After 20 years of dedication, hard work and perseverance, Triple Point Expeditions reached a new milestone when we started our heli-ski base in Palmer, Alaska. This milestone was even more significant when we had the opportunity to work with Teton Gravity Research this past spring. Watching our work materialize on the big screen for the world premier in Jackson, followed by Seattle, New York and San Francisco, it really hits home what an amazing journey this has been. It is a privilege to watch Nick McNutt, Angel Collinson, Griffin Post and Elyse Saugstad shredding our backyard in awe inspiring segments of Winterland that we helped put together. There are a lot of moving parts that make a segment succeed. Athletes, weather, experience and timing all play a part and all have to work together. It’s mind boggling to think we made these elements work in unison to help create this movie.
With moments like these, I find reflection is a good practice to learn from our experiences so we can continue to drive towards the future.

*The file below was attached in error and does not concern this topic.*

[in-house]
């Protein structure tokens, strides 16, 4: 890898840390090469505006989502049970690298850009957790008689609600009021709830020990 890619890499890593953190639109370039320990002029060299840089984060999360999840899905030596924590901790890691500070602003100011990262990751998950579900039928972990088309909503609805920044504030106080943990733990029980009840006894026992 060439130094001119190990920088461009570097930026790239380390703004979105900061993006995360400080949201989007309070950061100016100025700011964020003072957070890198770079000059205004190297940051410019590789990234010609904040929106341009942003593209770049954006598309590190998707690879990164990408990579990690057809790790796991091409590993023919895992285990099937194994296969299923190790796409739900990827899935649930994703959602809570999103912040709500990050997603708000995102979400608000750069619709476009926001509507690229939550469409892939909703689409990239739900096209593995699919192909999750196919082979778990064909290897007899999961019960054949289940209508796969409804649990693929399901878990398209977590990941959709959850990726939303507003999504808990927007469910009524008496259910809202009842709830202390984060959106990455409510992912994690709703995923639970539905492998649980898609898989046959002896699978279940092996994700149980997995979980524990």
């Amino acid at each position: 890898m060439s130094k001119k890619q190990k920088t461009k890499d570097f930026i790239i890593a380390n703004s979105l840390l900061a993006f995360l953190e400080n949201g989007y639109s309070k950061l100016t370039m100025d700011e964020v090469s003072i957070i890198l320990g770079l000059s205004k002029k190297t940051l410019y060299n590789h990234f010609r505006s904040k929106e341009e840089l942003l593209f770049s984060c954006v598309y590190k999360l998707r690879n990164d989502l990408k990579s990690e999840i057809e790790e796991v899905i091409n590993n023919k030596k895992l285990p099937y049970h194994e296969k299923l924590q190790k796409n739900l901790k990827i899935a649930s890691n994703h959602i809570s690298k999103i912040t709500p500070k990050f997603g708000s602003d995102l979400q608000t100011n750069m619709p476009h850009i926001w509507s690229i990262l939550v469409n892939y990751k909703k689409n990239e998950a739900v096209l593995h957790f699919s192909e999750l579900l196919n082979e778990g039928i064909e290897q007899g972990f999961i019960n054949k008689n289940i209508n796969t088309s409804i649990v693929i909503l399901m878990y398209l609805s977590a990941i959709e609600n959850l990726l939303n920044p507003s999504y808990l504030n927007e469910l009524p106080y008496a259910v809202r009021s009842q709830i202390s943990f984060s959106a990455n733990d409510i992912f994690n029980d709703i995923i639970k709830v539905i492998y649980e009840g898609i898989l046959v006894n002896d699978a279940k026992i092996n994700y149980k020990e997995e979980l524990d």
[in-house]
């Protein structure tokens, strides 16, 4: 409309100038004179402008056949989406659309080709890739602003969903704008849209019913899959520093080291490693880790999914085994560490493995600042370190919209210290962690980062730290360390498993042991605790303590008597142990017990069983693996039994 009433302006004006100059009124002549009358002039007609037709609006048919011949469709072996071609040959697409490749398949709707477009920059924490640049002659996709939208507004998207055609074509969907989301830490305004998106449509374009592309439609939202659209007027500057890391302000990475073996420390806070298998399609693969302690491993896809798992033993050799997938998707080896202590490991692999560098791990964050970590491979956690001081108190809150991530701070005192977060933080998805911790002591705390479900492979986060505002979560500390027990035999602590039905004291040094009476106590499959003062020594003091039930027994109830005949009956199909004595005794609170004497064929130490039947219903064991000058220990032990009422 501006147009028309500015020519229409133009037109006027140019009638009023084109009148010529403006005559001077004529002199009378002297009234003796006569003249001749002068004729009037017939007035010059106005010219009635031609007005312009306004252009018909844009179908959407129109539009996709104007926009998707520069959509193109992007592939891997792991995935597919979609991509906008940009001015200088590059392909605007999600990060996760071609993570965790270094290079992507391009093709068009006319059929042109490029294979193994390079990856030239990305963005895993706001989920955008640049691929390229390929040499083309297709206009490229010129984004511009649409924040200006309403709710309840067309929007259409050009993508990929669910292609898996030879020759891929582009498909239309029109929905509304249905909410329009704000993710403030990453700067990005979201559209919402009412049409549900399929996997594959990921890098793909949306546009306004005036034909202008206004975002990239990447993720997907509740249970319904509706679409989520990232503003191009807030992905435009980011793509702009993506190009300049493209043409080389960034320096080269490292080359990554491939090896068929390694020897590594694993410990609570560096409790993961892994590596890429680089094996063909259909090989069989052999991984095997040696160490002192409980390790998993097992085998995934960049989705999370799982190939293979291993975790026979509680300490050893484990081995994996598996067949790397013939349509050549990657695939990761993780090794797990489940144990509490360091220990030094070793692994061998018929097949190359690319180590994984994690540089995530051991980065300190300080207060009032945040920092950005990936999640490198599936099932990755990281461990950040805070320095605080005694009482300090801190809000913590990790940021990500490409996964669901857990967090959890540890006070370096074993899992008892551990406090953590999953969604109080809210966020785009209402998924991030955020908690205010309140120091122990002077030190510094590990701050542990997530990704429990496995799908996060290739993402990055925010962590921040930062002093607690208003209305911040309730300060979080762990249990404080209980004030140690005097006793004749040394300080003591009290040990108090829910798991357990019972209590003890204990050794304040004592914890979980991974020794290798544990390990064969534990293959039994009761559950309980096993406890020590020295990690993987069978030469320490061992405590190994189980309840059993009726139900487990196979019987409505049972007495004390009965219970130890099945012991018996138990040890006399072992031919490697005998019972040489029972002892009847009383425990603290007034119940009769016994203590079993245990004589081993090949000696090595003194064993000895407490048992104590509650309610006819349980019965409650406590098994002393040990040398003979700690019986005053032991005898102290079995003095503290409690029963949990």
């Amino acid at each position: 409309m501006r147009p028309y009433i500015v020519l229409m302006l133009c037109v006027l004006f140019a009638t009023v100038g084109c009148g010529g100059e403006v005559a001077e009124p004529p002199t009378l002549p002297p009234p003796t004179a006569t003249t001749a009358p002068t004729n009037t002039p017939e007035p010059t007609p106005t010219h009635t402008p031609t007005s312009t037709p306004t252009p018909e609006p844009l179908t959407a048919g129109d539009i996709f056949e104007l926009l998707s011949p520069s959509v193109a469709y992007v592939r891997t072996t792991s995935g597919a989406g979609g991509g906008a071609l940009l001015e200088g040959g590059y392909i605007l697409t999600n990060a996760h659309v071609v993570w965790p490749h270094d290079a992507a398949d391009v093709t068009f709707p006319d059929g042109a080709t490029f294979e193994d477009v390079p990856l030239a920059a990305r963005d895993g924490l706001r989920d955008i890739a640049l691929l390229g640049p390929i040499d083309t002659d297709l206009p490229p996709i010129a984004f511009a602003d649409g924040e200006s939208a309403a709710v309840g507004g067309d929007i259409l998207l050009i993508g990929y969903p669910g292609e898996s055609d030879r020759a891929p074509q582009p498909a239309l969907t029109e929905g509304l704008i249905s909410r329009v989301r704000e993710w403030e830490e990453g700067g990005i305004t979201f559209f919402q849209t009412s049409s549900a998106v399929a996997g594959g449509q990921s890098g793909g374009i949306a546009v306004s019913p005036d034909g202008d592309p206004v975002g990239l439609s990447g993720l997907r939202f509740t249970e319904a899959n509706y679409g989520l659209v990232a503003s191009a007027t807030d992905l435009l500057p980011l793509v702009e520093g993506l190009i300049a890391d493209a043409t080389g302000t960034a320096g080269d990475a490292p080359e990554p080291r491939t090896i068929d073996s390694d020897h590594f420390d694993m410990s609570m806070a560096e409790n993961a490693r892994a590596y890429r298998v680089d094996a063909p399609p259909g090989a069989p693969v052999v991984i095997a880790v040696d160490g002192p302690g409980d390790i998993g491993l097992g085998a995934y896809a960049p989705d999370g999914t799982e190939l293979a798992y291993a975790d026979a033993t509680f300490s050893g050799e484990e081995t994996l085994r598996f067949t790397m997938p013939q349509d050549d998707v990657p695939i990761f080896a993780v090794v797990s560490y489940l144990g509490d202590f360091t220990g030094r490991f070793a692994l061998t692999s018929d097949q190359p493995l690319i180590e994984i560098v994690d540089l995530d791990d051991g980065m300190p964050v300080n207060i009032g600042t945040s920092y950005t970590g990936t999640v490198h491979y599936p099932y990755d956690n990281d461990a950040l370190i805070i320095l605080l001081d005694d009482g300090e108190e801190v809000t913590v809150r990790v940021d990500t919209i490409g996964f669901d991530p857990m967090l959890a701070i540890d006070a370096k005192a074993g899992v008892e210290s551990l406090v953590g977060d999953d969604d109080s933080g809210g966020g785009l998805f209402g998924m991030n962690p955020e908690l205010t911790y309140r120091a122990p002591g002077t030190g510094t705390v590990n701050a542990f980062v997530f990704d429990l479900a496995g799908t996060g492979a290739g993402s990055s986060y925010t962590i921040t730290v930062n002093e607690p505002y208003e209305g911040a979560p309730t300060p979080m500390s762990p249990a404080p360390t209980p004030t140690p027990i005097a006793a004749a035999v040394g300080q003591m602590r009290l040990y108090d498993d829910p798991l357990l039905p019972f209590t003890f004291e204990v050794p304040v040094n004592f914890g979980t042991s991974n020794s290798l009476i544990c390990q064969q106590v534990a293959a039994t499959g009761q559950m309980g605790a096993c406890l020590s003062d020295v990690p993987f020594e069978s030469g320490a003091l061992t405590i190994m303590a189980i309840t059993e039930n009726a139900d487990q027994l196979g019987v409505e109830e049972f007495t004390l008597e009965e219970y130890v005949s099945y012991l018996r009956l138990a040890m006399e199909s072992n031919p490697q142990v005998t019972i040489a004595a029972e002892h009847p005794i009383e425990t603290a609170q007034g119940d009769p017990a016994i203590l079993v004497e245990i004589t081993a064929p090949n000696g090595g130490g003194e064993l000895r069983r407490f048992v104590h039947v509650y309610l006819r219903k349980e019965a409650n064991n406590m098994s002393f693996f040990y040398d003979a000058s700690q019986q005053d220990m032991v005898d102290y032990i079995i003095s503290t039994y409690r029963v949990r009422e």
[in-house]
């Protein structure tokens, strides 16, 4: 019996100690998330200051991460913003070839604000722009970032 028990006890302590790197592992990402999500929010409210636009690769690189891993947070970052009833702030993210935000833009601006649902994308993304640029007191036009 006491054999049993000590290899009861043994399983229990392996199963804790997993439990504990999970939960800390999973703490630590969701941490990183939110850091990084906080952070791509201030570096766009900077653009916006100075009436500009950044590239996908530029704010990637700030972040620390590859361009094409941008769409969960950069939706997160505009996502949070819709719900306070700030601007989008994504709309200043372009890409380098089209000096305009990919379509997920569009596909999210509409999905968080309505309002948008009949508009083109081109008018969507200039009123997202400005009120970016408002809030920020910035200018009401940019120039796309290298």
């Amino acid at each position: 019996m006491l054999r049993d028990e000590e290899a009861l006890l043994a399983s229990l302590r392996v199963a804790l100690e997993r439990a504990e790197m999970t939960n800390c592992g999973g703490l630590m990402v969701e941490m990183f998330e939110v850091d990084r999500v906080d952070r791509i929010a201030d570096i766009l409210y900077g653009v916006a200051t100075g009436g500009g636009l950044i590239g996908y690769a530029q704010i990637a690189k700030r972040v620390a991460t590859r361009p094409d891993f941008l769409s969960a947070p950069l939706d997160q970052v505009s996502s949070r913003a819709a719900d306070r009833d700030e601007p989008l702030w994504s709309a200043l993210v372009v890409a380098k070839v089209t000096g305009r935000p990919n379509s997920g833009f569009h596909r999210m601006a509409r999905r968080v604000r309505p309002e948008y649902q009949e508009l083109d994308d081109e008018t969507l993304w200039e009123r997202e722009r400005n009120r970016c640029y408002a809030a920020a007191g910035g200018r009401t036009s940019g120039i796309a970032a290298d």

Since my days in Squaw Valley watching movies like Further (2000), The Realm (1999), Uprising (1998), Harvest (1997), The Continuum (1996), Teton Gravity Research has always been at the top of the production world. They make the hardest hitting movies, have the best athletes, are cinematically inspiring and deliver a soundtrack that remains etched in your memory for the season. It was these early movies starring athletes like Doug Coombs, Kent Krietler and Jeremy Jones that originally opened my eyes to Alaska as they have for so many others. Every film would end with a segment of big Alaskan ramps, steep spines, huge cliffs and more terrain than one could possibly ski in a lifetime. It was hard to believe that anything like that was out there.